By Dhel Nazario
The Philippines and Japan recently held their first Philippines-Japan Workshop on Wireless, Radio and Antenna Technologies (PJWWRAT) in an aim to bridge the research in both countries.
The two-day event was themed “Bridging the research on antenna, propagation and wireless technologies between the Philippines and Japan.” The workshop encourages information sharing on the two countries’ research developments in antennas, propagation, radio frequency, microwave, and wireless communication systems.
Clarinda Reyes of the Department of Science and Technology - Philippine Council for Industry, Energy and Emerging Technology Research and Development (DOST-PCIEERD), Tomoyuki Honda of the Embassy of Japan in the Philippines, and Dr. Joel Joseph S. Marciano Jr. of DOST-Advanced Science and Technology Institute (DOST-ASTI) officially opened the program.
“This workshop will also be a platform to share best practices and include information and communication technologies of both countries,” said Tomoyuki Honda in his welcome message.
“Radio waves are the essential infrastructures to deliver information to people. The need to utilize radio waves efficiently is becoming a collective issue that needs to be resolved,” he added.
Various topics were discussed by researchers coming from different institutes and universities throughout the workshop. Discussions covered topics related to Radio Spectrum Management and Spectrum Sensing, Antenna Technology, Antenna for Space Applications, 5G Radio Technologies, Propagation and Wireless Technology.
In her opening message, Reyes emphasized current needs in the Philippines and the importance of the collaboration being brewed through PJWWRAT.
“For a disaster-prone country like the Philippines, wireless radio and antenna technology is a glimmer of hope in times that our conventional modes of communication are down,” she said.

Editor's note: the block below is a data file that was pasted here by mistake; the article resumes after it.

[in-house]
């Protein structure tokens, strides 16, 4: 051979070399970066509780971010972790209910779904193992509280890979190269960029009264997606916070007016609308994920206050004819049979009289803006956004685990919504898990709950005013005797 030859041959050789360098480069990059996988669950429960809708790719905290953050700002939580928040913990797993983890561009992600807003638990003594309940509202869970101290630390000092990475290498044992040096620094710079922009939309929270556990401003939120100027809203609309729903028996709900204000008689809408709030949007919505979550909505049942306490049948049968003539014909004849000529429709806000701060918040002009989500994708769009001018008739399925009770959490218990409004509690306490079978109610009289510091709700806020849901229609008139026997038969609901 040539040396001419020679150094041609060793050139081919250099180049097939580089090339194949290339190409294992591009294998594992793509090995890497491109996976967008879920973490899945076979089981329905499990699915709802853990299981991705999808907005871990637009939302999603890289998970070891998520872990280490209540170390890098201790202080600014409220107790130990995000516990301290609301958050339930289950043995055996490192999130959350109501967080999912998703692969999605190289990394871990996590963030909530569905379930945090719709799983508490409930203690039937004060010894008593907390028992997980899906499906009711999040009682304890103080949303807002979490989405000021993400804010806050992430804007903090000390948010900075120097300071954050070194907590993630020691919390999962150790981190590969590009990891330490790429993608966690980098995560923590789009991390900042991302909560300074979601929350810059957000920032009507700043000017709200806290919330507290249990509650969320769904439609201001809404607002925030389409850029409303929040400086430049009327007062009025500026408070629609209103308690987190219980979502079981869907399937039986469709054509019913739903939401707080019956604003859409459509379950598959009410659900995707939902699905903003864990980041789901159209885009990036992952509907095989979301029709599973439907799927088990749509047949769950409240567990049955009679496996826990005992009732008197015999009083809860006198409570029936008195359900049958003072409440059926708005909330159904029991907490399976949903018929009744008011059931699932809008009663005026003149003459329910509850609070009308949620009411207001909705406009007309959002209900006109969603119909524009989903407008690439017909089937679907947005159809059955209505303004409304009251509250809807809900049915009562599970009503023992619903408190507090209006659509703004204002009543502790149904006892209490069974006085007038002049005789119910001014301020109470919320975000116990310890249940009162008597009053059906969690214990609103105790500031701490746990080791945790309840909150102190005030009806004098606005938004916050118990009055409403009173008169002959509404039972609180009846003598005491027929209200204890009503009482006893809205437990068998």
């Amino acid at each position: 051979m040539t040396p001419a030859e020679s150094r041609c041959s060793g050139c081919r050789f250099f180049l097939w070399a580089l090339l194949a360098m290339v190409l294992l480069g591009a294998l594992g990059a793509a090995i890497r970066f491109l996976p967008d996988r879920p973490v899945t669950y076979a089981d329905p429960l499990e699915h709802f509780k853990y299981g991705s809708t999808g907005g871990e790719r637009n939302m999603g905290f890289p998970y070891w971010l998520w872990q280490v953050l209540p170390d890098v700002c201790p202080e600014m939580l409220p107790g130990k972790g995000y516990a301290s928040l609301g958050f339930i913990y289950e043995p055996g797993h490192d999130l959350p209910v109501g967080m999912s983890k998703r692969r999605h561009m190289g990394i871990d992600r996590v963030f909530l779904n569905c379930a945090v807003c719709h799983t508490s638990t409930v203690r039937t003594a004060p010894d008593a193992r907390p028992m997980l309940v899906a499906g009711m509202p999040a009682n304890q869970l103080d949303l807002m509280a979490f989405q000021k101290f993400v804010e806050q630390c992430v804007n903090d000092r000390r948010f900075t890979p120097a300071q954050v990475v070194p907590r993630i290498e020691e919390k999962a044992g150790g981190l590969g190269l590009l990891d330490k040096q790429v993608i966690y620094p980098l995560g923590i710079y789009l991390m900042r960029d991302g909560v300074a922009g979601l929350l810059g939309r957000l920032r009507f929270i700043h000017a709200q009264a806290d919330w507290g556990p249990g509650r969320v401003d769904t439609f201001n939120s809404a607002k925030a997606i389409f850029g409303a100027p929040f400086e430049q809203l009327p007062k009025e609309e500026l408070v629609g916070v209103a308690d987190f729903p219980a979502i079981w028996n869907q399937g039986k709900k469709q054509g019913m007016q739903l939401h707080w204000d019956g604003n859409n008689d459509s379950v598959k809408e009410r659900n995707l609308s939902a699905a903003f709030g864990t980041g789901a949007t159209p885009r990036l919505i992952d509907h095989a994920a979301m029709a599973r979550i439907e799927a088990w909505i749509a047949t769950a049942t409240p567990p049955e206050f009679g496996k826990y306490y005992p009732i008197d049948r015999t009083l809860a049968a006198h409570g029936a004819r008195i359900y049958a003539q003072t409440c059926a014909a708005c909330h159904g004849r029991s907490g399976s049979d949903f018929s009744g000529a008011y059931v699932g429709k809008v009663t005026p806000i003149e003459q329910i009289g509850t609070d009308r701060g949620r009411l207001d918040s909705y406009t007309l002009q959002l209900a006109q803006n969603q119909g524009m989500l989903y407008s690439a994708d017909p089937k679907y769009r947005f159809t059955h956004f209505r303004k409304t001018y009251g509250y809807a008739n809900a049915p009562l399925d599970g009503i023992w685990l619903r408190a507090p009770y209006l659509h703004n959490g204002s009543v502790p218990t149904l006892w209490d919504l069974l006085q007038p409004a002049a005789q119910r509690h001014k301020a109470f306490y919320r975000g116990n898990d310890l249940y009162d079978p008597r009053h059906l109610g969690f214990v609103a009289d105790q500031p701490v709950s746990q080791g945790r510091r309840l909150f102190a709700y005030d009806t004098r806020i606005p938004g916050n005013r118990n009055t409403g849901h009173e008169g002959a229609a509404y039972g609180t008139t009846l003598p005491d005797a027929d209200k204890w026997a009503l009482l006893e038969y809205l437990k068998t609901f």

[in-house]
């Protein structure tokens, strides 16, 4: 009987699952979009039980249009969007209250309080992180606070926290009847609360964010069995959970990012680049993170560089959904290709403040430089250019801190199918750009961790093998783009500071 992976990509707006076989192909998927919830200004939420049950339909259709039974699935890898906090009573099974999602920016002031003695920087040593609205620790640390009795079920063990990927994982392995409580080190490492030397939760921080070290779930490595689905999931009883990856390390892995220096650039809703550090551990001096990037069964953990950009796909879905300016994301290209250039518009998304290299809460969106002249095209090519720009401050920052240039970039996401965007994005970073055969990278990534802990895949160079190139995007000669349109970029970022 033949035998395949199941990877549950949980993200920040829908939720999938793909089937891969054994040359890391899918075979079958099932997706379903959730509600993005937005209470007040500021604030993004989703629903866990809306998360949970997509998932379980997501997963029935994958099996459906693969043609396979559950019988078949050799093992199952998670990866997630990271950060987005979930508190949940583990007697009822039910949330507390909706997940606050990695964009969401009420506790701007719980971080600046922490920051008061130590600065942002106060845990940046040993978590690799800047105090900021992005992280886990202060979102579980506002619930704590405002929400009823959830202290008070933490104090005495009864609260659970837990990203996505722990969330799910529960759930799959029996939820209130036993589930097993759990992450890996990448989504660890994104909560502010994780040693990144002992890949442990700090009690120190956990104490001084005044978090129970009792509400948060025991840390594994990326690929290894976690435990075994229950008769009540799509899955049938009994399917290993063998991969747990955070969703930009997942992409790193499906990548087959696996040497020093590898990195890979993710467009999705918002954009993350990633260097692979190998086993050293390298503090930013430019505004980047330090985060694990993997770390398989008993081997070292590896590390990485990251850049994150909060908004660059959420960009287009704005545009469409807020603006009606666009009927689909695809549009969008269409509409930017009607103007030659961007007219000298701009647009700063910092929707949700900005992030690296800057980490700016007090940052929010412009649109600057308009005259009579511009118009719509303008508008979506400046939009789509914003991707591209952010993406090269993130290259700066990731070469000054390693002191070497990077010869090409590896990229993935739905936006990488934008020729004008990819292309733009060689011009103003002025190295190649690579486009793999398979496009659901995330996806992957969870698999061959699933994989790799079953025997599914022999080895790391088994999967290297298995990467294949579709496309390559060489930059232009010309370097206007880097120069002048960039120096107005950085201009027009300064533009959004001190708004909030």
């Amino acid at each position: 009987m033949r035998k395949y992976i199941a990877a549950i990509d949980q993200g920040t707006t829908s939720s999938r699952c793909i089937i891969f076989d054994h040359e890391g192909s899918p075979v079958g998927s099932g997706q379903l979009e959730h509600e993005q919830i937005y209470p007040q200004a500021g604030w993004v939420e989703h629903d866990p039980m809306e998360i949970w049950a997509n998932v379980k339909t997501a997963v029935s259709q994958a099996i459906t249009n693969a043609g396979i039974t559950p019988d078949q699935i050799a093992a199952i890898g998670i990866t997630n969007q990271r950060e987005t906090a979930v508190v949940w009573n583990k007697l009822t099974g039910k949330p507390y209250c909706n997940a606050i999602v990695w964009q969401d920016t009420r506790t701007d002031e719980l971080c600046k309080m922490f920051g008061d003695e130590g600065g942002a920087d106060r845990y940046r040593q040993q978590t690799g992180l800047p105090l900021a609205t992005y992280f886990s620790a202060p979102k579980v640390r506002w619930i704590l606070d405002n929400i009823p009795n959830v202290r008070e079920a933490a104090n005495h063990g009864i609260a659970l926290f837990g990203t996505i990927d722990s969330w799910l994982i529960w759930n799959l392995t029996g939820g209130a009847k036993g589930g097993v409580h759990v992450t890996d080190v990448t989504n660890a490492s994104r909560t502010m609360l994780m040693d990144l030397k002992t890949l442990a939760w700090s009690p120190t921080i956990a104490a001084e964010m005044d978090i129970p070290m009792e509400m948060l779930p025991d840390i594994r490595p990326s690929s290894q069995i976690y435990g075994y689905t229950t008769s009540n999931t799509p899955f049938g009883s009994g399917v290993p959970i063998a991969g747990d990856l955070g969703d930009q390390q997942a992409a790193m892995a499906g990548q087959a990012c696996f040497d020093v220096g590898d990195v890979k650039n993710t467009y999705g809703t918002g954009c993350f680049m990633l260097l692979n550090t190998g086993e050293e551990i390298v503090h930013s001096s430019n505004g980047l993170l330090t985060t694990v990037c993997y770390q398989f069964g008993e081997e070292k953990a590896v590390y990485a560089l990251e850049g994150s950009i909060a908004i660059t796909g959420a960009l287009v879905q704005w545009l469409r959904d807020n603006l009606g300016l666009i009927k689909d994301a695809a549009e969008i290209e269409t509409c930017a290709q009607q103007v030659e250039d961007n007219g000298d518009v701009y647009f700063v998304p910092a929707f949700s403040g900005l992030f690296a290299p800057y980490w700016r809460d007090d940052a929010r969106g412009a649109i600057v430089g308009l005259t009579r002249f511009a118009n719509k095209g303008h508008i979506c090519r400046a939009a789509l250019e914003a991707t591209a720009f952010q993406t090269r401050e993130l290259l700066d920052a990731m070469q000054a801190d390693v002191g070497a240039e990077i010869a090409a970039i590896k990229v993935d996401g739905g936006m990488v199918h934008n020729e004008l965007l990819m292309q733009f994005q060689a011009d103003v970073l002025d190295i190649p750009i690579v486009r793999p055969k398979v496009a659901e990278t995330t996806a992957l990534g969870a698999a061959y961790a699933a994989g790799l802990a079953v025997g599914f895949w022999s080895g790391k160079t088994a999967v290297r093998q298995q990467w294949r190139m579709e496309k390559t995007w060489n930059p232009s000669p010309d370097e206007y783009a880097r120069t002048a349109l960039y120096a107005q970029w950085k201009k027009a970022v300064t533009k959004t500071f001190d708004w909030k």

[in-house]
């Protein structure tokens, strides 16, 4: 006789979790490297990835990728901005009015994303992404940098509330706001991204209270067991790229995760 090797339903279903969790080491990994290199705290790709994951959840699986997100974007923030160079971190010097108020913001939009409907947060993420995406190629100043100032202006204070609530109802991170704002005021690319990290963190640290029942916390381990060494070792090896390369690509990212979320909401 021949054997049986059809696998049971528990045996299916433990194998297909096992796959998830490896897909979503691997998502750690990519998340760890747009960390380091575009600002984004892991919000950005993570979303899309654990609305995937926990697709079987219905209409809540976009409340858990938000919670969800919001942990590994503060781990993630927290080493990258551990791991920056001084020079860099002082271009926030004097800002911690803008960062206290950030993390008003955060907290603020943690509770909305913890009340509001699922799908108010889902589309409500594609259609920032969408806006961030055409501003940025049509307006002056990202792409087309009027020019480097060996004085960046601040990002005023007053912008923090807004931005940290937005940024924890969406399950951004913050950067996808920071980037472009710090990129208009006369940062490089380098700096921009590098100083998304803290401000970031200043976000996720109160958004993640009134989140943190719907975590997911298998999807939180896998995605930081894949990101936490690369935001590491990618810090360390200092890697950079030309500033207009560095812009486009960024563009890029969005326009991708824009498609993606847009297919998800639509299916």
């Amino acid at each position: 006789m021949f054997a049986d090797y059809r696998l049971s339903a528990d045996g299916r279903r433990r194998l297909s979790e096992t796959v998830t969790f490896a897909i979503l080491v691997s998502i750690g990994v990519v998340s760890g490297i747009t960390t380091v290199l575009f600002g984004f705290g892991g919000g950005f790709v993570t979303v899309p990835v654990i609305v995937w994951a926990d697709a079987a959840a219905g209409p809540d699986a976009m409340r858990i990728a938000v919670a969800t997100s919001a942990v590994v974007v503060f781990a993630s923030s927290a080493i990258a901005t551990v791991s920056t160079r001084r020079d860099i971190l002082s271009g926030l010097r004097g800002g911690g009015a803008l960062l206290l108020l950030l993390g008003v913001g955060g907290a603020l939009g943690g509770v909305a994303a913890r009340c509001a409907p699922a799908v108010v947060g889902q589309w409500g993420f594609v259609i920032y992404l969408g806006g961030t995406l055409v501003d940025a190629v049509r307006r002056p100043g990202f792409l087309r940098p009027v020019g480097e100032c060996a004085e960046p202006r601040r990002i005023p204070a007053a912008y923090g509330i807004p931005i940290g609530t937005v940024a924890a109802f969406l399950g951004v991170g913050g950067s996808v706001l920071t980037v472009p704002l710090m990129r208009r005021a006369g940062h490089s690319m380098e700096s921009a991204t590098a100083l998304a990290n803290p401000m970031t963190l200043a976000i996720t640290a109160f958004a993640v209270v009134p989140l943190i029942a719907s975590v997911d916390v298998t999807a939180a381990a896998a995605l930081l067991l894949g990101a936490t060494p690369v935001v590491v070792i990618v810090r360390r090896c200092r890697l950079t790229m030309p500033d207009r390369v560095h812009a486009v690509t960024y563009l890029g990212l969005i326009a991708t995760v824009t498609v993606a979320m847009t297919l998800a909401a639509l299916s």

This was further emphasized by Dr. Marciano in his opening speech, when he discussed the various DOST-ASTI projects that are currently catering to these developments.
New innovations and initiatives that can be used for disaster management in the Philippines as well as best practices in Japan were discussed in detail during the second day of the event.
In his keynote speech, Dr. Hiroyuki Tsuji of Japan’s National Institute of Information and Communications Technology (NICT) presented their current research and development activities for Future High Throughput Satellite Communications. Challenges, trends, best practices, and developments being done in this area were highlighted during his presentation.
This was followed by the keynote speech by Dr. Gregory L. Tangonan of the Ateneo Innovation Center who emphasized the need for more robust information and communication technologies especially in times of natural disasters in the Philippines.
“This has been happening between Japan and other countries in ASEAN for the past few years. This is the first time that we are holding in the Philippines, and we hope to sustain it with you,” said Dr. Marciano. “This is just the beginning. Next year, we are eagerly looking forward to other universities who may be present here to help organize this event and to sustain it,” he added.